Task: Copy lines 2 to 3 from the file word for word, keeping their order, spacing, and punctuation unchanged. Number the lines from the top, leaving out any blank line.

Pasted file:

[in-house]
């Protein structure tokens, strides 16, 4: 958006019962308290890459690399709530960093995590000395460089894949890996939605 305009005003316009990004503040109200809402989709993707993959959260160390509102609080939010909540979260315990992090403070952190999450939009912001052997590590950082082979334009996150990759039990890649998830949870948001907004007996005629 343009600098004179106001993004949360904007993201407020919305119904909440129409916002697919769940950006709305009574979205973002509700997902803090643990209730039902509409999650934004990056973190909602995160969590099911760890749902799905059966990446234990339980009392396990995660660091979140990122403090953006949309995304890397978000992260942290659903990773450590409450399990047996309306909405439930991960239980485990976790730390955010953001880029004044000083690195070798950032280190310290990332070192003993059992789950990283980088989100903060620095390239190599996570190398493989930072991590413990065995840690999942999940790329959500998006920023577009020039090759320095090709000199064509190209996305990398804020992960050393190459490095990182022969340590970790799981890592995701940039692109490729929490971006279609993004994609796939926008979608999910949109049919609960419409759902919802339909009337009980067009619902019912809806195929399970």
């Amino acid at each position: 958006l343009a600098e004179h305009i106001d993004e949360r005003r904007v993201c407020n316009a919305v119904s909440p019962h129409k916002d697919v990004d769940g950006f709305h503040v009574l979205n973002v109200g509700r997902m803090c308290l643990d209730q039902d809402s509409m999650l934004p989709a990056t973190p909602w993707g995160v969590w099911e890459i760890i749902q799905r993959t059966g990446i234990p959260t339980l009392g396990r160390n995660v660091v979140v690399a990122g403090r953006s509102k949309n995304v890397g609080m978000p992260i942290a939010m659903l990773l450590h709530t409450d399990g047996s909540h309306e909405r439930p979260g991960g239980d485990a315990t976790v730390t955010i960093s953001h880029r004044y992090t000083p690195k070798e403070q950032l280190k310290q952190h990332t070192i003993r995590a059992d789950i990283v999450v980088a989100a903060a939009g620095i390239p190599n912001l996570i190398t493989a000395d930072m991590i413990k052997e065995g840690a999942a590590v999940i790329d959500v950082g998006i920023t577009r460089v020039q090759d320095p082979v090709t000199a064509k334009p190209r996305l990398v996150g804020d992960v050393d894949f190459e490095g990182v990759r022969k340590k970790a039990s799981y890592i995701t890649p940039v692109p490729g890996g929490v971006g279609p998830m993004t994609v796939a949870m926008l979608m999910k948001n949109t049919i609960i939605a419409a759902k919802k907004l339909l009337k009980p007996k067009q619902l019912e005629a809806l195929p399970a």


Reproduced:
């Protein structure tokens, strides 16, 4: 958006019962308290890459690399709530960093995590000395460089894949890996939605 305009005003316009990004503040109200809402989709993707993959959260160390509102609080939010909540979260315990992090403070952190999450939009912001052997590590950082082979334009996150990759039990890649998830949870948001907004007996005629 343009600098004179106001993004949360904007993201407020919305119904909440129409916002697919769940950006709305009574979205973002509700997902803090643990209730039902509409999650934004990056973190909602995160969590099911760890749902799905059966990446234990339980009392396990995660660091979140990122403090953006949309995304890397978000992260942290659903990773450590409450399990047996309306909405439930991960239980485990976790730390955010953001880029004044000083690195070798950032280190310290990332070192003993059992789950990283980088989100903060620095390239190599996570190398493989930072991590413990065995840690999942999940790329959500998006920023577009020039090759320095090709000199064509190209996305990398804020992960050393190459490095990182022969340590970790799981890592995701940039692109490729929490971006279609993004994609796939926008979608999910949109049919609960419409759902919802339909009337009980067009619902019912809806195929399970």
């Amino acid at each position: 958006l343009a600098e004179h305009i106001d993004e949360r005003r904007v993201c407020n316009a919305v119904s909440p019962h129409k916002d697919v990004d769940g950006f709305h503040v009574l979205n973002v109200g509700r997902m803090c308290l643990d209730q039902d809402s509409m999650l934004p989709a990056t973190p909602w993707g995160v969590w099911e890459i760890i749902q799905r993959t059966g990446i234990p959260t339980l009392g396990r160390n995660v660091v979140v690399a990122g403090r953006s509102k949309n995304v890397g609080m978000p992260i942290a939010m659903l990773l450590h709530t409450d399990g047996s909540h309306e909405r439930p979260g991960g239980d485990a315990t976790v730390t955010i960093s953001h880029r004044y992090t000083p690195k070798e403070q950032l280190k310290q952190h990332t070192i003993r995590a059992d789950i990283v999450v980088a989100a903060a939009g620095i390239p190599n912001l996570i190398t493989a000395d930072m991590i413990k052997e065995g840690a999942a590590v999940i790329d959500v950082g998006i920023t577009r460089v020039q090759d320095p082979v090709t000199a064509k334009p190209r996305l990398v996150g804020d992960v050393d894949f190459e490095g990182v990759r022969k340590k970790a039990s799981y890592i995701t890649p940039v692109p490729g890996g929490v971006g279609p998830m993004t994609v796939a949870m926008l979608m999910k948001n949109t049919i609960i939605a419409a759902k919802k907004l339909l009337k009980p007996k067009q619902l019912e005629a809806l195929p399970a």